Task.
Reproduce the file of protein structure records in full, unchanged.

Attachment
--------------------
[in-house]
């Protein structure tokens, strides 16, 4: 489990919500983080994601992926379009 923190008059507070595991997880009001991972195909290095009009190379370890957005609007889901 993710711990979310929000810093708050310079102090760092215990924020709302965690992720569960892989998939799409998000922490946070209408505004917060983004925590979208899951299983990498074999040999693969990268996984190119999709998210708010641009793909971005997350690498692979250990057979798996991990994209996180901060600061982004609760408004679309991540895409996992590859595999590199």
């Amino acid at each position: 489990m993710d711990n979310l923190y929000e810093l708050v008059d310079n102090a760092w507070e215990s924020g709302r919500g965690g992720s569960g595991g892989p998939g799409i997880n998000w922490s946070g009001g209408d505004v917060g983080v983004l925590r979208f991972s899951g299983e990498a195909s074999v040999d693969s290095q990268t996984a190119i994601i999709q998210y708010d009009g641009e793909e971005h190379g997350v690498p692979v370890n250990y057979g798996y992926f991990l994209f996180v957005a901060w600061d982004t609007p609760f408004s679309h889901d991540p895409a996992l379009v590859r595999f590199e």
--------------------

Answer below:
[in-house]
């Protein structure tokens, strides 16, 4: 489990919500983080994601992926379009 923190008059507070595991997880009001991972195909290095009009190379370890957005609007889901 993710711990979310929000810093708050310079102090760092215990924020709302965690992720569960892989998939799409998000922490946070209408505004917060983004925590979208899951299983990498074999040999693969990268996984190119999709998210708010641009793909971005997350690498692979250990057979798996991990994209996180901060600061982004609760408004679309991540895409996992590859595999590199």
């Amino acid at each position: 489990m993710d711990n979310l923190y929000e810093l708050v008059d310079n102090a760092w507070e215990s924020g709302r919500g965690g992720s569960g595991g892989p998939g799409i997880n998000w922490s946070g009001g209408d505004v917060g983080v983004l925590r979208f991972s899951g299983e990498a195909s074999v040999d693969s290095q990268t996984a190119i994601i999709q998210y708010d009009g641009e793909e971005h190379g997350v690498p692979v370890n250990y057979g798996y992926f991990l994209f996180v957005a901060w600061d982004t609007p609760f408004s679309h889901d991540p895409a996992l379009v590859r595999f590199e």